Tiny bits of debris are a big problem in space, says Stanford professor in report on 'space junk'

Sep 07, 2011 By Louis Bergeron
The U.S. Air Force estimates that at any given time, there are about 22,000 pieces of debris 10 centimeters or larger in orbit around the Earth.

Many of us have too much junk shoved into our closets, but according to a report released Friday by the National Research Council, we Earthlings also have way too much junk orbiting our planet – and it is becoming a serious hazard.

Space debris – remnants of various human-made spacecraft, along with naturally occurring material, or meteoroids, shed by passing asteroids and comets – are threatening satellites and other spacecraft, as well as astronauts.

According to the U.S. Air Force, which is responsible for detecting and tracking human-made objects orbiting the Earth, at any given time there are somewhere in the neighborhood of 22,000 pieces of debris 10 centimeters or larger zipping along in orbit at speeds of seven kilometers per second.

Objects that large, moving that fast, can do serious damage to anything they hit. But Sigrid Close, an assistant professor of aeronautics and astronautics at Stanford, says there are billions of much tinier particles that can – and do – damage spacecraft, at roughly once per year – a number larger than that associated with space debris.

Close was a member of the 13-person panel that produced the report. She and Peter Brown, a professor of astronomy at the University of Western Ontario, wrote the section on meteoroids.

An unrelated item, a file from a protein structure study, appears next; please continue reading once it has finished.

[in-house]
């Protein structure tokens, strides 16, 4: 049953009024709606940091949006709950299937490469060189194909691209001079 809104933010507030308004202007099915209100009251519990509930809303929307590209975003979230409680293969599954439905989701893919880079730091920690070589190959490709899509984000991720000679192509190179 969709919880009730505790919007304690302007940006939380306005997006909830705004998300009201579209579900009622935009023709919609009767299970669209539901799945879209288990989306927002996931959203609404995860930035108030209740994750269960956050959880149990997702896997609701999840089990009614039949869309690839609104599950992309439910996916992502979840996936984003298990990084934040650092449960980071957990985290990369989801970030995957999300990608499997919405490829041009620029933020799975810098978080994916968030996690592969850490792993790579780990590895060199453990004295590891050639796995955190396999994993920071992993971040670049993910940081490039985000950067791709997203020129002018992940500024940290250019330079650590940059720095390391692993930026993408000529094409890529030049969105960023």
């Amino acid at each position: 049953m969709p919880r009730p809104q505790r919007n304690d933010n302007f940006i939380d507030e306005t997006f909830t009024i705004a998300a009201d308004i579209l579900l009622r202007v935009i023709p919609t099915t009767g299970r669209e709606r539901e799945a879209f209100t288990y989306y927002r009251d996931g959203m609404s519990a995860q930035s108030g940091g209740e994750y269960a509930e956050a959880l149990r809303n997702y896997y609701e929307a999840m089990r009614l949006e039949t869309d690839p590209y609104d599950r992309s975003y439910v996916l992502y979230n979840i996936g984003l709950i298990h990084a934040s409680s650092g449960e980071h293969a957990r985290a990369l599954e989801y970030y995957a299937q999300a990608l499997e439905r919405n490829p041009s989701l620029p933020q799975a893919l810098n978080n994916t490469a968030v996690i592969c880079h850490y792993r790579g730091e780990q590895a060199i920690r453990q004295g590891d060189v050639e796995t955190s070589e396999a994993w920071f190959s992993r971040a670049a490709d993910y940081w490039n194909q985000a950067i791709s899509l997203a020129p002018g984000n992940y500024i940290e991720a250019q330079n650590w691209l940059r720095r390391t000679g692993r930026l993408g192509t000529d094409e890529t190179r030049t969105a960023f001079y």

Meteoroids come in all different sizes, but most are usually tiny – weighing on the order of a billionth of a gram or less and measuring less than one five-hundredth of an inch – and Close has been studying them for years.

"One of the issues we raised was that everyone is focused on the impacts of the larger particles and nobody is looking at the mechanism for electrical failures and anomalies associated with small, fast particles, even though it appears as though this is how satellites are failing," Close said.

"This would occur from very fast-moving particles and could happen from particles as small as a nanogram. Why are spacecraft having anomalies during high-speed meteor showers?" The committee report recommended that NASA take the problem seriously.

Ivan Linscott, a senior Stanford researcher with Close's team, recently ran an experiment to try to detect radio frequency emission from plasmas, which are produced when a meteoroid or debris particle hits a spacecraft. Stanford Graduate students Theresa Johnson in aeronautics and astronautics and David Strauss in electrical engineering worked with Linscott. Their preliminary results suggest that radio frequency emissions are indeed produced when a particle weighing less than a billionth of a gram and traveling upward of 20 kilometers per second smacks into a spacecraft and produces ionization.

"Now the question is, what is the mechanism behind this? Can these emissions cause a satellite to fail or cause an anomaly on the satellite even when you never see a momentum transfer?" Close asked.

In other words, can a particle too tiny for its impact to be felt by a spacecraft still cause the spacecraft to malfunction?